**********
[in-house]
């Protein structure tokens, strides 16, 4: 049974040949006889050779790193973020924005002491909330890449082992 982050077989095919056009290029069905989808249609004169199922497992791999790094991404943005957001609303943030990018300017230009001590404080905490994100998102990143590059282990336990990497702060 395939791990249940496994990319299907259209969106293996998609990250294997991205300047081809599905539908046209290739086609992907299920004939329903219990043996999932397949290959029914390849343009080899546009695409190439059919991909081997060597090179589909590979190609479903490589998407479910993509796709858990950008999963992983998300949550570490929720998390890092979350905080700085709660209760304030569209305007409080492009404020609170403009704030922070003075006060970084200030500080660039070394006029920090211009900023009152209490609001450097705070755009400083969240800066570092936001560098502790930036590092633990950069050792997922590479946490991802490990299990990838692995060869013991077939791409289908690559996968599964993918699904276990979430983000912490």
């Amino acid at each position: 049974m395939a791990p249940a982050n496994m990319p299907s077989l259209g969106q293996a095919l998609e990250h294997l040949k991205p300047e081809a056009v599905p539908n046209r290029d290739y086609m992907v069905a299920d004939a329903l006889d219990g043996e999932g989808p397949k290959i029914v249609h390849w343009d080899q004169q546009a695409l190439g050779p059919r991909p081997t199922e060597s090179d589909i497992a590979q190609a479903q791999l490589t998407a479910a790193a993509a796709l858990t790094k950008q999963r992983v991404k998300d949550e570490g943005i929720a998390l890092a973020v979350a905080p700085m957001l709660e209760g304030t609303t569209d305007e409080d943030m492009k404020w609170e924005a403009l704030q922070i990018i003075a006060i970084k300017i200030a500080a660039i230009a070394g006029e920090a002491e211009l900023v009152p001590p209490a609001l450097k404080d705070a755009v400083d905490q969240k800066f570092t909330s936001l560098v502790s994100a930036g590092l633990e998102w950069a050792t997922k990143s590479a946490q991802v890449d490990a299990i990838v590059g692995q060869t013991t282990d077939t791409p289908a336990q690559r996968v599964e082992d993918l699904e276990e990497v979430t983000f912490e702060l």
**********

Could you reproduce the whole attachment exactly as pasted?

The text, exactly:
[in-house]
């Protein structure tokens, strides 16, 4: 049974040949006889050779790193973020924005002491909330890449082992 982050077989095919056009290029069905989808249609004169199922497992791999790094991404943005957001609303943030990018300017230009001590404080905490994100998102990143590059282990336990990497702060 395939791990249940496994990319299907259209969106293996998609990250294997991205300047081809599905539908046209290739086609992907299920004939329903219990043996999932397949290959029914390849343009080899546009695409190439059919991909081997060597090179589909590979190609479903490589998407479910993509796709858990950008999963992983998300949550570490929720998390890092979350905080700085709660209760304030569209305007409080492009404020609170403009704030922070003075006060970084200030500080660039070394006029920090211009900023009152209490609001450097705070755009400083969240800066570092936001560098502790930036590092633990950069050792997922590479946490991802490990299990990838692995060869013991077939791409289908690559996968599964993918699904276990979430983000912490």
């Amino acid at each position: 049974m395939a791990p249940a982050n496994m990319p299907s077989l259209g969106q293996a095919l998609e990250h294997l040949k991205p300047e081809a056009v599905p539908n046209r290029d290739y086609m992907v069905a299920d004939a329903l006889d219990g043996e999932g989808p397949k290959i029914v249609h390849w343009d080899q004169q546009a695409l190439g050779p059919r991909p081997t199922e060597s090179d589909i497992a590979q190609a479903q791999l490589t998407a479910a790193a993509a796709l858990t790094k950008q999963r992983v991404k998300d949550e570490g943005i929720a998390l890092a973020v979350a905080p700085m957001l709660e209760g304030t609303t569209d305007e409080d943030m492009k404020w609170e924005a403009l704030q922070i990018i003075a006060i970084k300017i200030a500080a660039i230009a070394g006029e920090a002491e211009l900023v009152p001590p209490a609001l450097k404080d705070a755009v400083d905490q969240k800066f570092t909330s936001l560098v502790s994100a930036g590092l633990e998102w950069a050792t997922k990143s590479a946490q991802v890449d490990a299990i990838v590059g692995q060869t013991t282990d077939t791409p289908a336990q690559r996968v599964e082992d993918l699904e276990e990497v979430t983000f912490e702060l």